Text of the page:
A set of key principles underlies and guides the work of the Guided Program Pathways project: (1) pathways will be developed and reviewed with a focus on quality assurance and transfer/career relevance; (2) students will not need permission to register for a course along the path but will need to consult with an advisor if they wish to register for a course not on the path or if they are having trouble staying on track; (3) career communities will be created so that students can explore more general areas of study without losing time or taking unnecessary courses; (4) all courses within a career community will also be on the specific program pathway (in that community) that a student eventually chooses to follow; (5) to the extent possible, required math and writing courses will be program-specific, and general education courses will align with technical coursework; and (6) faculty will continue to develop ways to minimize students’ time in so-called developmental education courses without also compromising these students’ chances of succeeding in their college-level courses.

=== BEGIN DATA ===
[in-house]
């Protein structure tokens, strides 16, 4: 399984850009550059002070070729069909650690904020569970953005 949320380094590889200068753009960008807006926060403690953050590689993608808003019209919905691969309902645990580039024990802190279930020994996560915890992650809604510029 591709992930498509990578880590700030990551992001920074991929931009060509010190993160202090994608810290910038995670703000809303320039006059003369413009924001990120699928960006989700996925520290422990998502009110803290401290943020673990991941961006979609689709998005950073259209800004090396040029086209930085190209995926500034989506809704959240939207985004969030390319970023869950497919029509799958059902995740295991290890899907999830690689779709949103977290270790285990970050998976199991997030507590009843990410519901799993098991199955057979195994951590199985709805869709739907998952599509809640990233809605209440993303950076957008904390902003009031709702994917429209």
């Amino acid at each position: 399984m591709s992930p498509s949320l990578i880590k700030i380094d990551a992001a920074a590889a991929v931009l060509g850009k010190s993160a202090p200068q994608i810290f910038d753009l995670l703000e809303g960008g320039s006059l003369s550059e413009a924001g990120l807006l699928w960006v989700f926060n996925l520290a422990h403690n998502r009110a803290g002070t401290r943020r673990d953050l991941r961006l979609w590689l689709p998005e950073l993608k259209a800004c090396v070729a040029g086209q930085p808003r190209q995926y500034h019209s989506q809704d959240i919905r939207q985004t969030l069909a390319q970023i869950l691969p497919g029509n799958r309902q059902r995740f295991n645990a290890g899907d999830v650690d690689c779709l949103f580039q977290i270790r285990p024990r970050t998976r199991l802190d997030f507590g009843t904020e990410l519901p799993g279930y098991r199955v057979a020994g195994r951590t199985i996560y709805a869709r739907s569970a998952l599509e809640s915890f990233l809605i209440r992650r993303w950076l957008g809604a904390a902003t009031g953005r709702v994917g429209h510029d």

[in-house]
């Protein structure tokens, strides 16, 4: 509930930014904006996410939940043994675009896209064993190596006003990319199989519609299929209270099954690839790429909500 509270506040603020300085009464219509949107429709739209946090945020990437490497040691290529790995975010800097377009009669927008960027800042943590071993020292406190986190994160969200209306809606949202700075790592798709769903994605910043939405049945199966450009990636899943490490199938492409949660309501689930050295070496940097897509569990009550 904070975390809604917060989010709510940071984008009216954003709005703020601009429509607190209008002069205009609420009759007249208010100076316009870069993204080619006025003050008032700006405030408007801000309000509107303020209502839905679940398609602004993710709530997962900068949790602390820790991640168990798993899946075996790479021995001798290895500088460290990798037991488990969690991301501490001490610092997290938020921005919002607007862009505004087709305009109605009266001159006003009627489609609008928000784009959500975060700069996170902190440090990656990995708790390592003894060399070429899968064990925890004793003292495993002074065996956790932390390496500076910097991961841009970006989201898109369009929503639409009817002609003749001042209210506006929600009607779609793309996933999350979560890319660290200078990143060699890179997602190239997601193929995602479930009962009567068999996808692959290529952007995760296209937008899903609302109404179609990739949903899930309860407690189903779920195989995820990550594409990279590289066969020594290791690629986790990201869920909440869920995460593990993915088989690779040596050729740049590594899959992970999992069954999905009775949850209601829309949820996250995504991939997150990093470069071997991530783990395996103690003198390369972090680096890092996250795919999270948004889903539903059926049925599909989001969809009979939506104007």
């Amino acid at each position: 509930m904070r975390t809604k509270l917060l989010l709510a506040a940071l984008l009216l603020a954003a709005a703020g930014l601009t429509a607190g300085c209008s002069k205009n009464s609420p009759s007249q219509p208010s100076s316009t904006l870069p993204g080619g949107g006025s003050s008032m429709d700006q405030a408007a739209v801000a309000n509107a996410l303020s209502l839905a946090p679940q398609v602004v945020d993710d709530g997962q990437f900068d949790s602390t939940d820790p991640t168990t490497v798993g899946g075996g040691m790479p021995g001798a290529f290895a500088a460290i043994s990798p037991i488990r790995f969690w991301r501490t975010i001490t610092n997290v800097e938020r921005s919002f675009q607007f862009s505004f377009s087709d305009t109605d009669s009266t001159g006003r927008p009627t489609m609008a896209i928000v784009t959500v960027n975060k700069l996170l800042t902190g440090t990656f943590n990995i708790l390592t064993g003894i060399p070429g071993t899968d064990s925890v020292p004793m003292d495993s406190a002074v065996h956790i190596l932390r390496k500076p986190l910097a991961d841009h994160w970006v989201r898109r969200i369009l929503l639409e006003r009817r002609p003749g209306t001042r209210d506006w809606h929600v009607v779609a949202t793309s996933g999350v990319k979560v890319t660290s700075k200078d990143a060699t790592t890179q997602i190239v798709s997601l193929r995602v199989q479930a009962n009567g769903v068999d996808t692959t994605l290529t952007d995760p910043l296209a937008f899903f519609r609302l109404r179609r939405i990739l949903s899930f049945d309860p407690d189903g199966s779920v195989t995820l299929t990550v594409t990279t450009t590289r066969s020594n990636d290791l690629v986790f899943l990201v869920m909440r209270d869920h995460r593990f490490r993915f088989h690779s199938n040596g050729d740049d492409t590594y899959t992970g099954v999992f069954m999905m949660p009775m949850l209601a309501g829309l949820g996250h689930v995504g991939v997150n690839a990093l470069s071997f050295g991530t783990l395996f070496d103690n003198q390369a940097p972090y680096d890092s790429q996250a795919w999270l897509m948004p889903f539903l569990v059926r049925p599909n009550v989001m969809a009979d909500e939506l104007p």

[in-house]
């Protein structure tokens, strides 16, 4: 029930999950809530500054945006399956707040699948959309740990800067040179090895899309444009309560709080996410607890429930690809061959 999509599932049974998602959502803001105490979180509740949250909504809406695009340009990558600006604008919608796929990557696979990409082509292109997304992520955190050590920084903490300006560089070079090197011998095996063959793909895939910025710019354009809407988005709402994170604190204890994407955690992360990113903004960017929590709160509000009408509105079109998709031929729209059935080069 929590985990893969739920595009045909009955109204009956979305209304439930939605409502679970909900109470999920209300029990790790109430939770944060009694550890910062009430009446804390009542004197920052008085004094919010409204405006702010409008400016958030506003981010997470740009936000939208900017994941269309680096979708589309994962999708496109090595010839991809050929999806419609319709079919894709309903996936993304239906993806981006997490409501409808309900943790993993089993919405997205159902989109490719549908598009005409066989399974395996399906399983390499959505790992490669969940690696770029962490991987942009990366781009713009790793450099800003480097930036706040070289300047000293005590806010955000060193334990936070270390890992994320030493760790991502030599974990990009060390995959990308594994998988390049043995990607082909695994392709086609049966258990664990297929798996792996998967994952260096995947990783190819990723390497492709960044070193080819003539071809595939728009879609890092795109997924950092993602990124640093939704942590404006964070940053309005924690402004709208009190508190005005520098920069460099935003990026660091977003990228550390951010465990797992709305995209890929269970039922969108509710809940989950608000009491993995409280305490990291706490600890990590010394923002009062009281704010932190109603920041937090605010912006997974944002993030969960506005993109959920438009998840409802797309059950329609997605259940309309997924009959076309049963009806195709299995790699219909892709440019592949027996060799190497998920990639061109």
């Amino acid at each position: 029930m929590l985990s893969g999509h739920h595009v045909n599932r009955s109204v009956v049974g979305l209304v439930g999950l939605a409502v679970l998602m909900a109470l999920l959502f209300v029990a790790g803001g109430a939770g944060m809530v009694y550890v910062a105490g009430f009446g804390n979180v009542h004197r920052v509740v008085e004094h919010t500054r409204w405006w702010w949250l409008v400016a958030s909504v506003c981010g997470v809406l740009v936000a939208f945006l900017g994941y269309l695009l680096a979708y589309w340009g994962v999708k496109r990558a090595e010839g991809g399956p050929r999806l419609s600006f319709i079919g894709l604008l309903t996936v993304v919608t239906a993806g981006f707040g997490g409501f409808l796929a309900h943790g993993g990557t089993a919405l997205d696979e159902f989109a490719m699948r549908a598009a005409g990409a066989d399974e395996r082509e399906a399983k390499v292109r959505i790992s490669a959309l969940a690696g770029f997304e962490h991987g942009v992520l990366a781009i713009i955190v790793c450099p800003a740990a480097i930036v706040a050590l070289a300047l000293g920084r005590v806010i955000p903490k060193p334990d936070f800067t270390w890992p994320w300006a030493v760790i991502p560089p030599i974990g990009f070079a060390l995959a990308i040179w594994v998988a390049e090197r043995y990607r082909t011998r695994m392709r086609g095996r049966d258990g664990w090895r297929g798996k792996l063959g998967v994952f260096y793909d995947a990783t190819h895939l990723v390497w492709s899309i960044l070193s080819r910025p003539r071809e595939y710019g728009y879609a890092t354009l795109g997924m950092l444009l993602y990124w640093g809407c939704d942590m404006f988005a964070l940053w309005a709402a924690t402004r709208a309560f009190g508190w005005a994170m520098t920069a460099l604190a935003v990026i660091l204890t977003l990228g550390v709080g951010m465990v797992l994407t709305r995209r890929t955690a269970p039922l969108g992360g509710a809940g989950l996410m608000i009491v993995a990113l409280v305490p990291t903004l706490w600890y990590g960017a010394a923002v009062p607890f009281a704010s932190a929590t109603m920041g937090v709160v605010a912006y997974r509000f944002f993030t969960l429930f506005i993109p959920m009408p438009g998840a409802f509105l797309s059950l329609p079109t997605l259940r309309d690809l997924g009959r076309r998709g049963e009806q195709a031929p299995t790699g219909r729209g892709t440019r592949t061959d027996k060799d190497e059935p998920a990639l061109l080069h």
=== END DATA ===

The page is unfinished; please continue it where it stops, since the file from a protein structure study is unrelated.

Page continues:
Throughout its history, LCC has engaged in many important endeavors to help students succeed. Our work with the Guided Program Pathways project has already proved to be one of the most significant initiatives ever undertaken by the college. A strongly collaborative effort, it involves the active participation of faculty and staff from across the college. Most important, time and again students have vocally expressed their gratitude that the college is involved in this work and their wish that the pathways were already in place.

Conclusion

The completion problem nationally is both urgent and demanding. It calls for nothing short of bold, culture-changing solutions. Although many of us at community colleges have known for quite some time that large numbers of students fail to complete the certificate or degree that they had hoped to achieve, until relatively recently comprehensive remedy options have not been readily available to us. Such is no longer the case. In the interest of our students and citizenry, there is no time to lose in drawing from the effective models of systemic change—such as G2C and Guided Program Pathways—that advance the cause of success for all students.